This is the second part of our interview with Joshua Knobe, who currently holds the position of Associate Professor in the Program in Cognitive Science and the Department of Philosophy at Yale University. Knobe was interviewed by three doctoral students, Michael Schapira, Jon Lawhead, and Tim Ignaffo.You can read part one of their discussion here.
Ignaffo: You have an effect named after you: the Knobe effect. How did this come about?
Knobe: When I was an undergraduate, I was interested in questions about how people determine whether someone did something intentionally or unintentionally. We just thought of it as a question of psychology, and didn’t realize that this had some sort of implication for philosophy. So we did a bunch of studies about how people decide on whether something is intentional or unintentional, and then we sent them to a psychology journal and they published them. But meanwhile, I was reading a bunch of work in philosophy, especially the work of Friedrich Nietzsche. He had these ideas that our whole way of understanding the world is colored by our moral views, so our whole perspective on the way the world works is in some way reflected in our values. As stupid as this might seem, I never connected these ideas from Nietzsche to these experiments we were doing and publishing in psychology journals.
We had the idea that maybe people are injecting these moral notions into questions about how to understand whether we behave intentionally or not, so we ran a study in which we randomly selected people and gave them one of two cases that differed just in their moral status, so they’d be the same in all other respects.
In one case, participants were given a story where they supposed that the vice president of a company goes to the Chairmen of the Board and says, “Okay, we’ve got this new policy. It’s going make huge amounts of money for our company, but it’s also going to harm the environment.” The Chairman of the Board says, “I don’t care at all about the environment. All I care about is making as much money as possible.” So they implement the policy, and it does harm the environment. We asked the participants, “did the Chairman of the Board harm the environment intentionally?”
The other case was exactly the same, but we just changed the word “harm” to “help.” The VP goes to the Chairman of the Board and says, “I’ve got this new policy, it’s going to make huge amounts of money, and it’s going to help the environment.” The chairman of the board responds, “Look, I know it’s going to help the environment, but I don’t care about that. All I care about is making as much money as we possibly can, so let’s implement the policy.” So they implement the policy and, sure enough, it helps the environment.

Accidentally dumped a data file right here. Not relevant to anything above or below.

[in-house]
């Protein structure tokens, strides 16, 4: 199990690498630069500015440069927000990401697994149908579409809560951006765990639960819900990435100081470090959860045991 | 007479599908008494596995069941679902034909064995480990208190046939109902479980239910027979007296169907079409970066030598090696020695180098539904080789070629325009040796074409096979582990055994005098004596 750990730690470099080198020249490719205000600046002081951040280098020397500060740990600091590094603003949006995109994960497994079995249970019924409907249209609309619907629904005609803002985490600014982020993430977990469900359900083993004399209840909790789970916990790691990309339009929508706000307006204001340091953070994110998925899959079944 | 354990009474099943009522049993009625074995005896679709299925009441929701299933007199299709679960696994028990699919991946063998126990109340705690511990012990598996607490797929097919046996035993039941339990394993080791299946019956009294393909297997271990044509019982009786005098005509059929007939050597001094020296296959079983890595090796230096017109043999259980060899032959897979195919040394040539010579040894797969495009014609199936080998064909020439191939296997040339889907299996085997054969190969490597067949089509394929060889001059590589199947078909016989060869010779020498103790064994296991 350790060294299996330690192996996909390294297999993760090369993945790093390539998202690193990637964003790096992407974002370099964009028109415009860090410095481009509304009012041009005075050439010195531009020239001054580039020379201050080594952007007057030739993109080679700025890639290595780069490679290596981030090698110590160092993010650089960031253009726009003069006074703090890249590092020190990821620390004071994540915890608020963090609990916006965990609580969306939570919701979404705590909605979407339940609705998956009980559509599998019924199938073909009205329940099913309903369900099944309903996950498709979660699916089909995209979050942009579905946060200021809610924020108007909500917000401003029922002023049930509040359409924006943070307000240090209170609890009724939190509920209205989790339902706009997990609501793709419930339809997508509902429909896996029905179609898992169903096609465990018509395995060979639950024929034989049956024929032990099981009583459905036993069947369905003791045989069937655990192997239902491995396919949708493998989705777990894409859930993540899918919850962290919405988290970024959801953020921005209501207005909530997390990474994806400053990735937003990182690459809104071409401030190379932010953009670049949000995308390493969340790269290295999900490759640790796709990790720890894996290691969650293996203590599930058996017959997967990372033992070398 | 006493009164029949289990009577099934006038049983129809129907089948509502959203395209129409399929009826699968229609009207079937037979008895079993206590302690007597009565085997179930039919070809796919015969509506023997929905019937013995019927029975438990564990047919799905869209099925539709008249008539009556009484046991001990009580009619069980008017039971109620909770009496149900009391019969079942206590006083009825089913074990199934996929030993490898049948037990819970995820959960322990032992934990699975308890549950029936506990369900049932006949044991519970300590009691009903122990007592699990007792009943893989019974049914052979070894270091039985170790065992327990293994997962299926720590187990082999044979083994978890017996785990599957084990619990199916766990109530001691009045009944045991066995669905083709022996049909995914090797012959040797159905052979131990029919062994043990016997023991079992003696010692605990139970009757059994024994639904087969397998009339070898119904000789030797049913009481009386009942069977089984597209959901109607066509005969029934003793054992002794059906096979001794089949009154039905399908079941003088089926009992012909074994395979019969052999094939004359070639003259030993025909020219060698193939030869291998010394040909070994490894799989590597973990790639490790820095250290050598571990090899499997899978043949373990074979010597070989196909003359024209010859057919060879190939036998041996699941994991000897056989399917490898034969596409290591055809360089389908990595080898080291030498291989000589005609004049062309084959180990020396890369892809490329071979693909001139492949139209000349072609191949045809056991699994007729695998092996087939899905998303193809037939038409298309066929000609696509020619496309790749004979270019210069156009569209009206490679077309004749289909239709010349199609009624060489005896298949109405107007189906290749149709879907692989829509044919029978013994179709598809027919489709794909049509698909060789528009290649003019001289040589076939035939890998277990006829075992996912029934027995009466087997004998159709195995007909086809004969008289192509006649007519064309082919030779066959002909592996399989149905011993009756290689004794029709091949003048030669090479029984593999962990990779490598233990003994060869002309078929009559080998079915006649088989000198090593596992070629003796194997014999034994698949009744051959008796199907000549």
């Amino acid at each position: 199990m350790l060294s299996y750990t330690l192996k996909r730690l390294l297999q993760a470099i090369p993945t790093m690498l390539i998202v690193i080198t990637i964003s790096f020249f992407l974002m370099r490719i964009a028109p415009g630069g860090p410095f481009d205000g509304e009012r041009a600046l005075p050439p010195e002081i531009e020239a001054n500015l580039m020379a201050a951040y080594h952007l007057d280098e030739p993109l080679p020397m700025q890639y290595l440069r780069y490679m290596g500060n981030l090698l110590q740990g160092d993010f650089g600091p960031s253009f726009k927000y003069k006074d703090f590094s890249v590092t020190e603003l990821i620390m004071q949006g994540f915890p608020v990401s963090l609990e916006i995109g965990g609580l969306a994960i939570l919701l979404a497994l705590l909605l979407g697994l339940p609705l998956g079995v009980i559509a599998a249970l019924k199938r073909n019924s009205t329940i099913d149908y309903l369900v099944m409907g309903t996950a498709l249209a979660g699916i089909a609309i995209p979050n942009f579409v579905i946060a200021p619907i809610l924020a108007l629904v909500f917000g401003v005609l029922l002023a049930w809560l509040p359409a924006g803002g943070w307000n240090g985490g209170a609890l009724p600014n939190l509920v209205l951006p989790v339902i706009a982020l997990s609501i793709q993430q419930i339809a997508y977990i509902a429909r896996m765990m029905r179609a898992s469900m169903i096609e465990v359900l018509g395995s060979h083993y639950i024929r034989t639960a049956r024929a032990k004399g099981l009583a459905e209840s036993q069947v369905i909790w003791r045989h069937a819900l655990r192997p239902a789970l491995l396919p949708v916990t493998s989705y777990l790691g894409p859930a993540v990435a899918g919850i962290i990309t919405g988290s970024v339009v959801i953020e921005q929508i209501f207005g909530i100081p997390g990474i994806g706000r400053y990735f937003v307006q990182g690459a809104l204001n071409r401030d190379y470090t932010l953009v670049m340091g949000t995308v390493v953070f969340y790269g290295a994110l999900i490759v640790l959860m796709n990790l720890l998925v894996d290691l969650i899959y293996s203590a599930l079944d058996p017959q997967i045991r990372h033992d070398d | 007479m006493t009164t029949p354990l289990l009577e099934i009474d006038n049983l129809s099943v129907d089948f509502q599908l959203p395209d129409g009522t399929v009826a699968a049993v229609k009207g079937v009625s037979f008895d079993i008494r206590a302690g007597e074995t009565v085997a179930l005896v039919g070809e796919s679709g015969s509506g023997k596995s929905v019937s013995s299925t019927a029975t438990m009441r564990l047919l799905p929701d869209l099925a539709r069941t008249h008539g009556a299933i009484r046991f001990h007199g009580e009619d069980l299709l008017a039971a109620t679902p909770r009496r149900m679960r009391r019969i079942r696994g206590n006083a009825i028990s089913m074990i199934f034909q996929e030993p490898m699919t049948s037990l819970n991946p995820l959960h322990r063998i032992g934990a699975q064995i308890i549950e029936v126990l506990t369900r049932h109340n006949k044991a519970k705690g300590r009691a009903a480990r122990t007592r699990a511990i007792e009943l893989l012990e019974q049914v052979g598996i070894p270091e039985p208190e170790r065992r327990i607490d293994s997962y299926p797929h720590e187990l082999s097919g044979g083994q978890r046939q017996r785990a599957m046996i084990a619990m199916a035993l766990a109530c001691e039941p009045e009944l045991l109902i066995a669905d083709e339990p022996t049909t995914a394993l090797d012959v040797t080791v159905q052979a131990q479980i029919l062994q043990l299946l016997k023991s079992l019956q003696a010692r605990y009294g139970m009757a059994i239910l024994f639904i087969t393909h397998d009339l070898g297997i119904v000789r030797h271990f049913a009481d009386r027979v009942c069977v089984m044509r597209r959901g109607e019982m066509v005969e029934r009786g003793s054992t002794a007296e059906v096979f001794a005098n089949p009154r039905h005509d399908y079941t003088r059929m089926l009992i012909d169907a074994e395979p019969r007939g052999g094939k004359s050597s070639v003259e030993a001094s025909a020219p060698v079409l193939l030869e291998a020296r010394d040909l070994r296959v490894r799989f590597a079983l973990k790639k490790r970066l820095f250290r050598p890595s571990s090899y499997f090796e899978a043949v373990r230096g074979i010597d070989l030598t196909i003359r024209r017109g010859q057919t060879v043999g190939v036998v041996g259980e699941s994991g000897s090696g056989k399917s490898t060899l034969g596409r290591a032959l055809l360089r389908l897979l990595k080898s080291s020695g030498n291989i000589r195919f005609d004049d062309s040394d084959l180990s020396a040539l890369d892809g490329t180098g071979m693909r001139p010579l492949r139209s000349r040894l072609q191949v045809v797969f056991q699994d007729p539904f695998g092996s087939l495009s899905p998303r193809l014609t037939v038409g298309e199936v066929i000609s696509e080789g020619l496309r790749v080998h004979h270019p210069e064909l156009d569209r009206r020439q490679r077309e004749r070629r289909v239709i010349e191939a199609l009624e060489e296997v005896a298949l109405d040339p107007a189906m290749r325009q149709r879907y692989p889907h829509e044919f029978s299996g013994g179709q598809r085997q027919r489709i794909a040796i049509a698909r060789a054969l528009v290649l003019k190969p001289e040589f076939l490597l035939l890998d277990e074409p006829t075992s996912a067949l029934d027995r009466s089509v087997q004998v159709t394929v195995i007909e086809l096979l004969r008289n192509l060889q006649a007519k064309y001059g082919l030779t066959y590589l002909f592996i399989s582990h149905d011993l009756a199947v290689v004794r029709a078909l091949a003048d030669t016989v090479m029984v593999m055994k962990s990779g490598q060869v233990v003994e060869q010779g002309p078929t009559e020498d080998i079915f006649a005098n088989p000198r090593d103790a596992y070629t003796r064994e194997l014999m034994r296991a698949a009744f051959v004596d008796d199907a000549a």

The only thing that is essentially different is the moral status of the act. In the first case, people say the Chairman of the Board acted intentionally, and in the second case, they said he acted unintentionally. It seems as though our moral judgments are somehow affecting our understanding of the way these issues are understood.
Ignaffo: I was actually wondering about your use of questionnaires in studies like these. Have you found that there are certain parks, or times of day, or even states of weather when you find it’s easier to get people to participate in these questionnaires? Did these things ever factor into your studies?
When I was a graduate student, I spent many hours just wandering through these public parks in Manhattan trying to get people to answer questionnaires. In general, I found that in ones that were more downtown, people were happier to do these studies than the ones that were more uptown. In one particular case, we ended up doing a study in which you encouraged people to enter a certain moral framework: we were telling people a story about someone from the Arab world that had a very anti-American attitude, and you could answer the questions we were asking in different ways. Depending on your own psychology, you could either try to really enter the mindset of this person from the Arab world, or you could just answer from your own moral perspective. After we gathered all the data, we did an analysis where we looked at the difference between people from Central Park and Washington Square Park, and there actually was a statistically significant difference. People in Washington Square Park were more likely to give the answer where you were abandoning your own moral perspective. So maybe location does really make a difference.